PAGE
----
Please stop worrying about your Klout score, or your stock price on Empire Avenue and on all kinds of other measures that don’t have much to do with anything related to your real world. This is akin to still being in the Matrix, but thinking you have free will. Worrying about whether or not you’re an influencer by someone else’s measures is like having a toy steering wheel and thinking you’re driving the car.
One definition: The capacity to have an effect on the character, development, or behavior of someone or something, or the effect itself.
If you just pause for a moment and re-read that last sentence, it’s really worth it.
Now, contrast that with how many people tweet you or don’t, who posts links to your stuff or who doesn’t, whether such and such replies to you or doesn’t, and tell me that online influence has a lot to do with real world influence. No matter how much I’d like to believe that telling you how much I love my Chevy Camaro will influence you to buy cars, it won’t. (And if it did, I’d want a cut.) It just doesn’t work that way. You might have a slightly better opinion of something because I say it’s interesting or great or whatever, but I rarely influence someone to take an action of that nature.
However, most online scoring systems would suggest that I have the potential to influence that kind of change.
Where Influence Comes From
There are a few ingredients to influence:
- Outward signs of success.
- Earned social capital.
- Persuasive nature/demeanor.
- Perception of power.
- Sheer volume.
Those are just a few. Of these, which do you think I possess the most of at any given time? Maybe a bit of the first, definitely some of the second, and definitely some of the last. I don’t make efforts to be persuasive. I don’t have much power. What I have, however, is a lot of social capital that I can exchange to make new and useful relationships, which then yield some kind of value for me, and hopefully, for the person with whom I’m connecting.
And in that way, I have influence, but I earned it by making good/useful relationships and by connecting with people perceived to be above my level of influence and by nurturing relationships with people at my peer level and with people working on developing their own influence. (And of these, I’d say the latter is the most important of the groups to pursue and build up.)
Pick Your Influence
Maybe you don’t have sheer volume, but you’re persuasive. Great. Use it. Maybe you’ve not yet earned the social capital from the people “above” (and I use that loosely) you, but you’ve built out a strong network of supportive up-and-comers and peers. Perfect! The point is that the formula for influence has precious little to do with a few statistical data points and everything to do with understanding leverage.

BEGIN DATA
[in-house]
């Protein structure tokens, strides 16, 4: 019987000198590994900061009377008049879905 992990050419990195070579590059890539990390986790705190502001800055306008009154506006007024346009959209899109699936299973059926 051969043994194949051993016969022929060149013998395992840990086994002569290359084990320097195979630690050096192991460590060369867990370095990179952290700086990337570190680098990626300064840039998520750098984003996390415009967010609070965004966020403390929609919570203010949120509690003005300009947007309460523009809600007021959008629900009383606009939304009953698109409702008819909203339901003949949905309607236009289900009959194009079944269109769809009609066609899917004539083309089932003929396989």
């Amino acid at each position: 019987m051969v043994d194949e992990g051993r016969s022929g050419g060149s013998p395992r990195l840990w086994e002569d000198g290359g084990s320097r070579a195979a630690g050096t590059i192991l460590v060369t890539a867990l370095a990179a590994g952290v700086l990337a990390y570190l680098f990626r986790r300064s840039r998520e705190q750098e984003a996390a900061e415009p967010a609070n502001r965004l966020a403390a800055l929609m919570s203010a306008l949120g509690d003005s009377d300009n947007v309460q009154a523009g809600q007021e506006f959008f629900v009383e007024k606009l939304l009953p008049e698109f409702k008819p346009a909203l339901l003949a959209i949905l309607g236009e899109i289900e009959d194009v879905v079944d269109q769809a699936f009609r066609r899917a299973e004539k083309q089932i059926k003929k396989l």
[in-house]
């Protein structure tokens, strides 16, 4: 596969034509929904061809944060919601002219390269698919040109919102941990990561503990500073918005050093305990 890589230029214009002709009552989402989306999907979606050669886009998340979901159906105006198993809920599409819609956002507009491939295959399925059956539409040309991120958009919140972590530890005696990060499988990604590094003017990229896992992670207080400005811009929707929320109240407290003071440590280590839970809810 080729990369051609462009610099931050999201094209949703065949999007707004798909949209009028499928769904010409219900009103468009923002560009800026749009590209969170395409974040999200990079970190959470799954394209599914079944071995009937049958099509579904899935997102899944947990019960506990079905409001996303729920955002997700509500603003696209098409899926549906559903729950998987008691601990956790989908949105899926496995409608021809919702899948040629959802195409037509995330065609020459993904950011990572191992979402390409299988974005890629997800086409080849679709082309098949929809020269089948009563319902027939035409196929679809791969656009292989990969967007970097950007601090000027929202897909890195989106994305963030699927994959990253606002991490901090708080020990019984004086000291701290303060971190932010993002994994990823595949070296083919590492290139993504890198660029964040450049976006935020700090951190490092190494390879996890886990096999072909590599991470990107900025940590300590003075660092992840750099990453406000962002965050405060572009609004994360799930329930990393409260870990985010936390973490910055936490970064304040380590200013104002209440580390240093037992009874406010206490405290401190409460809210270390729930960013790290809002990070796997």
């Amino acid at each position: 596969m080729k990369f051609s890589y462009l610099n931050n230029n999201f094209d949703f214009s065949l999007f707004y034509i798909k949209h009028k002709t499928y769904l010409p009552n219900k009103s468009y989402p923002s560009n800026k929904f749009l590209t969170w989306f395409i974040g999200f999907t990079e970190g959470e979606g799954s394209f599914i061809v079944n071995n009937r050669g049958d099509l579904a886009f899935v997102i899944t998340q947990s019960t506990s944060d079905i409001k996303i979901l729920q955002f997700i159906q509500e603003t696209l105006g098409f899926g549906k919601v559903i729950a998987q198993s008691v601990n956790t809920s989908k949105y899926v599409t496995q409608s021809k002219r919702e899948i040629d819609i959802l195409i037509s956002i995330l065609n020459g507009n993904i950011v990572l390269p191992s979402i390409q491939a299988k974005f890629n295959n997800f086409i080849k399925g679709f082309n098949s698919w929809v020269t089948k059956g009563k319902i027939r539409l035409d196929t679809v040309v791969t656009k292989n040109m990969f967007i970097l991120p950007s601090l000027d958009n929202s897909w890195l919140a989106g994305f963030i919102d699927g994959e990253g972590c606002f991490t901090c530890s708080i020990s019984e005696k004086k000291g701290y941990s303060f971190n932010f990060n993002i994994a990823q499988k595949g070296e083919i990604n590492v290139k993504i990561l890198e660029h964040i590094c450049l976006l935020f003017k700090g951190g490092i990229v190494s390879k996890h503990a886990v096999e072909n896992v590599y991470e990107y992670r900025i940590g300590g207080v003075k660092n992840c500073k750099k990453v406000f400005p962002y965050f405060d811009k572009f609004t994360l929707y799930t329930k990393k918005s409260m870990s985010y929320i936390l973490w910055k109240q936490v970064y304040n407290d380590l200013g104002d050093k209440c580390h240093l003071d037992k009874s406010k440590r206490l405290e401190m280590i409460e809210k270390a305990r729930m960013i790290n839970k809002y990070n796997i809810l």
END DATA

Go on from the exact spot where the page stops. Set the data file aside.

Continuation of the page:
Use Your Powers For Good
Where I see people throw away their ability to be influential is often at the same point: the moment they use it for strictly personal gain. Note, I don’t mean that it’s bad to sell. Selling isn’t strictly about personal gain (if done appropriately). It’s about delivering something of value to someone with a need.
When people use influence for something personal is when they try to influence frivolous votes, when they ask people to pump them up in relationship to something, when they use their leverage to try and climb upward and meet others through connections, without having earned the introduction. There are many other examples, and I know at this very moment that YOU are nodding your head and remembering the time when someone asked you to do something like that.
The best way to grow your influence from where it is to where you hope it will be is to use your influence as often as possible to help someone that could use that help for something of relative good. For instance, I often ask my Twitter followers to support causes like Skip1, but I never ask for votes. (Or if I have, it’s pretty darned rare.) Why? Because it just seems like a jerky way to use influence.
Marketers are trying very desperately to figure out how to use social networks to affect sales. Most often, they’re seeking the Holy Grail of someone influential. They equate numbers with influence: number of followers, number of views, number of likes, etc. Great, except that likes don’t equate to influence, either. You and I both know that.
Yes, there’s a way to use influence for marketing, but it’s much more to do with understanding the above leverage points than it is to understand how many shares something got on Google+. And if YOU figure out how to build that leverage, and if that matters to you in marketing your products, or in helping others succeed, then I feel you’ll be further ahead than folks who are worried about stats and scores kept by web companies who stand to benefit from measuring those same scores and reporting on them.